After months of delay, controversial flat-Earther Mike Hughes finally blasted himself off a homemade rocket to prove his theory that the Earth is flat.
The 61-year old researcher and steam rocket scientist complained of a bruised and aching back after the liftoff that took him off the ground for four minutes.
Apart from that, he survived. He said that he is glad that he did it and he would do it again to prove his lifelong theory that the Earth is shaped like a flat Frisbee.
"Do I believe the Earth is shaped like a Frisbee? I believe it is," he said. "Do I know for sure? No. That's why I want to go up in space."
Bigger And Larger Rockets
During the liftoff at a remote desert in California on March 24, Hughes was able to reach a height of almost 2,000 feet before pulling his chute.
Hughes was not satisfied with what he saw from above and will come up with a bigger rocket that will launch him into space. He wants to see for himself and prove that the Earth is flat like he thinks.
He added that he wants to build a "rockoon." Unlike his Flat Earth Research rocket, a rockoon is bigger and will be carried into the upper atmosphere by a gas-filled balloon.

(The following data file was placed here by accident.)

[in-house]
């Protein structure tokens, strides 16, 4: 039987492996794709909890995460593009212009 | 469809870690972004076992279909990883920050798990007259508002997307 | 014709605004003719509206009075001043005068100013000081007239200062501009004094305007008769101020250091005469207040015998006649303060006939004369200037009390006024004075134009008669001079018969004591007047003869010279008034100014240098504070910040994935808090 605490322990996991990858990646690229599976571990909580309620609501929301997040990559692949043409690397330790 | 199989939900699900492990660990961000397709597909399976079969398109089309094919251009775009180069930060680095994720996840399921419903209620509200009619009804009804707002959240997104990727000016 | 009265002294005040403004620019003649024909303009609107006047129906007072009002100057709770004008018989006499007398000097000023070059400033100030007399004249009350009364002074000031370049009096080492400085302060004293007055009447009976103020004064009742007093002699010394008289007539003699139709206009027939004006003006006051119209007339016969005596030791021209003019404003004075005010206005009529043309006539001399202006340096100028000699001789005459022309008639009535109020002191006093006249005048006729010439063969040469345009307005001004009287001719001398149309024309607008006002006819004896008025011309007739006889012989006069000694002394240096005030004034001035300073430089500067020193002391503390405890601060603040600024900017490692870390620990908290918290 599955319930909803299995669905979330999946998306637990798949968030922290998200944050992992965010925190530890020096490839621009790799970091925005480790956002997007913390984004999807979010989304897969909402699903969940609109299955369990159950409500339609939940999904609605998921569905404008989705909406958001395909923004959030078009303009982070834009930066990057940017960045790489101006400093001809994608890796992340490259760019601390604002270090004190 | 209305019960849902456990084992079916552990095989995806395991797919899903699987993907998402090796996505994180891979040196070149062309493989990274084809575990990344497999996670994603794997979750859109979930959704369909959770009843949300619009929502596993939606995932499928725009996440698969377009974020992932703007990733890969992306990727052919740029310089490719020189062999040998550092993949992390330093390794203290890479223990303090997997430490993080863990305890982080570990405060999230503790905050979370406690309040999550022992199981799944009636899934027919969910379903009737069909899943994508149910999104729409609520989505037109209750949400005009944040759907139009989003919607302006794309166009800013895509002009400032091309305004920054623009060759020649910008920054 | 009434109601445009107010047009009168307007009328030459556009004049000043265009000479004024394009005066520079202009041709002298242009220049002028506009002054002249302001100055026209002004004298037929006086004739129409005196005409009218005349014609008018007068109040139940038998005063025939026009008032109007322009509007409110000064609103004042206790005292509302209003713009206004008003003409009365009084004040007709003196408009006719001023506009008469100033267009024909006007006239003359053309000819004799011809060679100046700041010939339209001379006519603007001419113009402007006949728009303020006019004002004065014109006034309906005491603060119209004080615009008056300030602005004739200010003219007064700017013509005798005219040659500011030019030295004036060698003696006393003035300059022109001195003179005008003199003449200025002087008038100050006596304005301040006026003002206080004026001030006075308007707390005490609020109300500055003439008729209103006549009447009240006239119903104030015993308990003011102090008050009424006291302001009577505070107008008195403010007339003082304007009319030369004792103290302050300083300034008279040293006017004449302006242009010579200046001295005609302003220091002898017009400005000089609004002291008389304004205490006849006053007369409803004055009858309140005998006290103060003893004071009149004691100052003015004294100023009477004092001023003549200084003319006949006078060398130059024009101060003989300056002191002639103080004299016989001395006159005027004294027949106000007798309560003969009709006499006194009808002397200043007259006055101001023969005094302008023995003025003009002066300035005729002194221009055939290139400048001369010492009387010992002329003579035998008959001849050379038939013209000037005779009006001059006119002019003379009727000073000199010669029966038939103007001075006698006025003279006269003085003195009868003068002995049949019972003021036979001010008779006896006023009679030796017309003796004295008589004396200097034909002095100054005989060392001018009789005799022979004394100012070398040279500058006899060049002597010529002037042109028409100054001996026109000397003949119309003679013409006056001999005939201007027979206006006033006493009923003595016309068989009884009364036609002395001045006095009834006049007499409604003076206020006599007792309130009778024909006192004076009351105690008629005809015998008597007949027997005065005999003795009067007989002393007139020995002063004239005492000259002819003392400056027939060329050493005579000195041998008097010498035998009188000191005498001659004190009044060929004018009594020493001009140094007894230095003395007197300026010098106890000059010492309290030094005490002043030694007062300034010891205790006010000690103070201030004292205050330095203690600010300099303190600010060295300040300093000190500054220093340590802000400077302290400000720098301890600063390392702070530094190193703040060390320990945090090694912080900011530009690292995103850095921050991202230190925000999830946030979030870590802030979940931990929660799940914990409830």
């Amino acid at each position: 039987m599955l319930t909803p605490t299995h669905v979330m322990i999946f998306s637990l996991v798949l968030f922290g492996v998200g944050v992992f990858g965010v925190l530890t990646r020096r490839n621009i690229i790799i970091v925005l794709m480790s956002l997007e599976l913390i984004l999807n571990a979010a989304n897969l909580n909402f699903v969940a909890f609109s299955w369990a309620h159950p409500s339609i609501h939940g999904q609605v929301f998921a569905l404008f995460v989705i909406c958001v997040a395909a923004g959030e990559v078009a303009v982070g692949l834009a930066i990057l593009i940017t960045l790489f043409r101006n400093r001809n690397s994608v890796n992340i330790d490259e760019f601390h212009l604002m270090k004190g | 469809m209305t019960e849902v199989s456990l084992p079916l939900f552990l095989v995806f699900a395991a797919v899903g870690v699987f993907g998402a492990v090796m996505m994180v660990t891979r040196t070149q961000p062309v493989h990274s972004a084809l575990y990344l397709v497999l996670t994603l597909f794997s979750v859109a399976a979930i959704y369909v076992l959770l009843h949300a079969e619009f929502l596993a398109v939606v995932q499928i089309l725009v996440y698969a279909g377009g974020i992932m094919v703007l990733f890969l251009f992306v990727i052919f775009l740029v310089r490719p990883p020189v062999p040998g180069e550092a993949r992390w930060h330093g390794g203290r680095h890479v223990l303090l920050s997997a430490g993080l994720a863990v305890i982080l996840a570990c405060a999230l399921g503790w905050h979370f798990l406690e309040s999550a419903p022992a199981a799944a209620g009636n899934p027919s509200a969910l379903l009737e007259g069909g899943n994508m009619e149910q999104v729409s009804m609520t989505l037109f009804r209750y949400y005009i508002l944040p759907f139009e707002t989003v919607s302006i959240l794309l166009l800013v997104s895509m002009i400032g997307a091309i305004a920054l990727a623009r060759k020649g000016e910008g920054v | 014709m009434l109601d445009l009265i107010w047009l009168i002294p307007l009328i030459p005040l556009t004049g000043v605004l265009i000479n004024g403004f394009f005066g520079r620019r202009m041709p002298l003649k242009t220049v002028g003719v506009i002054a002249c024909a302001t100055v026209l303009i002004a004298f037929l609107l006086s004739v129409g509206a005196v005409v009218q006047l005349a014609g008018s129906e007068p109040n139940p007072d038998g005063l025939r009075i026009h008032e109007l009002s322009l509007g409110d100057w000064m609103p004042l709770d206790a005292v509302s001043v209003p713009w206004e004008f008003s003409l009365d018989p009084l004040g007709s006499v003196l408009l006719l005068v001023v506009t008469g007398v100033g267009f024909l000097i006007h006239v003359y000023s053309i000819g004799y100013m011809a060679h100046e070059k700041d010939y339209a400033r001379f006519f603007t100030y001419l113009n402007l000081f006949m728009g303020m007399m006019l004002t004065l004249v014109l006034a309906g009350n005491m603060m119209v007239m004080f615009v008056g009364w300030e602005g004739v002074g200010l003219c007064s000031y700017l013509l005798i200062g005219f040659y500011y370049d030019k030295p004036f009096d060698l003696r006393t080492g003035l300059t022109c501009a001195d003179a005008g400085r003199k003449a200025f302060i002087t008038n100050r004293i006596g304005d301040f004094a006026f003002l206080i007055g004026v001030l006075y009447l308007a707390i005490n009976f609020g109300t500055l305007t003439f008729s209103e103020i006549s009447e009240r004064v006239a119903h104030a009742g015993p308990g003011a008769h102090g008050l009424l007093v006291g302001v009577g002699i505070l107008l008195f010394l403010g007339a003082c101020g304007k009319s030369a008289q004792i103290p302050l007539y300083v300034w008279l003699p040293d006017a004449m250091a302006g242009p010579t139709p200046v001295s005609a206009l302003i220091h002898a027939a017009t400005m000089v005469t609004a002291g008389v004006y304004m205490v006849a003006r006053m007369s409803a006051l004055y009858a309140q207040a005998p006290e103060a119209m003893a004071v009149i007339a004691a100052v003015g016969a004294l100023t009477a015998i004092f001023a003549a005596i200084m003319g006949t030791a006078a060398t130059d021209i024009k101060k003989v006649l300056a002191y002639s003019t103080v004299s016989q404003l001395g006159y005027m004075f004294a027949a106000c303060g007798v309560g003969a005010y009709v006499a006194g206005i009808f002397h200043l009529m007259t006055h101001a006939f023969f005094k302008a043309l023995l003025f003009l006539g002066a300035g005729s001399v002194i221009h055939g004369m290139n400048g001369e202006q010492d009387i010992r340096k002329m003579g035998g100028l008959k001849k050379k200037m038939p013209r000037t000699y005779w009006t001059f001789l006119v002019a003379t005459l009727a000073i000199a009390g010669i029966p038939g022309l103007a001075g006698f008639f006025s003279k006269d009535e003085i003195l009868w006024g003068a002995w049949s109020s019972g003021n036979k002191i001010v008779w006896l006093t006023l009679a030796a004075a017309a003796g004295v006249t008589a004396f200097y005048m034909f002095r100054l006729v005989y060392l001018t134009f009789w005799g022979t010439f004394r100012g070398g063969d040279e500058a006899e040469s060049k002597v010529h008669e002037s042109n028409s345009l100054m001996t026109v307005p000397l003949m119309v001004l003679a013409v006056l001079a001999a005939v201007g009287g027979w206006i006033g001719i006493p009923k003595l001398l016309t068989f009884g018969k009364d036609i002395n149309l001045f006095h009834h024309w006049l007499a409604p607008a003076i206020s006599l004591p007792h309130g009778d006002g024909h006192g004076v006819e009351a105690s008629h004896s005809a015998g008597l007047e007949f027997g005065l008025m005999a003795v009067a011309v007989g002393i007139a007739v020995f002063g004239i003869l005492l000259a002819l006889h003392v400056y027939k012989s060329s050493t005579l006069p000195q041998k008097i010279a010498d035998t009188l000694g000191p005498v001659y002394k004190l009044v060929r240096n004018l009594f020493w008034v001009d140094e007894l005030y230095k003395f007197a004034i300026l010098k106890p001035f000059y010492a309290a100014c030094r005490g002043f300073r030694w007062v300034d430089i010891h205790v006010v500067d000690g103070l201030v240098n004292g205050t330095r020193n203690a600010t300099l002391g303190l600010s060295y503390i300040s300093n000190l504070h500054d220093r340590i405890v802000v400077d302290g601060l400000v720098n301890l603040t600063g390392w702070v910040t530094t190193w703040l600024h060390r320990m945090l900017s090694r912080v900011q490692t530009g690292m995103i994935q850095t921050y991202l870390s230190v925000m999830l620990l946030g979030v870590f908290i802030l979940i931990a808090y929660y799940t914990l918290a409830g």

A rockoon will take him 68 miles above the Earth's surface and from there, he could separate from the rocket and launch into space.
"I know about aerodynamics and fluid dynamics and how things move through the air, about the certain size of rocket nozzles, and thrust, but that's not science, that's just a formula," Hughes said in an interview.
The self-taught rocket scientist maintained that there's no difference between science and science fiction. Despite many scientific discoveries and proof that the Earth is not flat, Hughes said he still does not believe in science.
"I don't believe in science," he asserted.
Hughes, who shuns science, said he seriously wants to run for governor of California. A video documentary about Hughes is due for release in August.
Flat Earth World
Hughes is among the few hundred advocates of the Flat Earth Society, a group whose members believe that the planet's surface is flat because it looks and feels flat.
Flat Earthers reject all pieces of evidence of a spherical Earth and regards NASA satellite photos of the planet from outer space to be photoshopped and fabrications of a round Earth conspiracy theory by the U.S. space agency and other government agencies.
The leading flat-Earth theory is that the Earth is a disc. The Arctic circle is in the center and Antarctica is around the rim composed of a 150-foot-tall wall of ice.
Among the personalities who believe that the Earth is flat includes rapper-singer Bobby Ray Simmons Jr. Simmons previously engaged in a Twitter word war with astrophysicist Neil deGrasse Tyson on the Earth's real shape.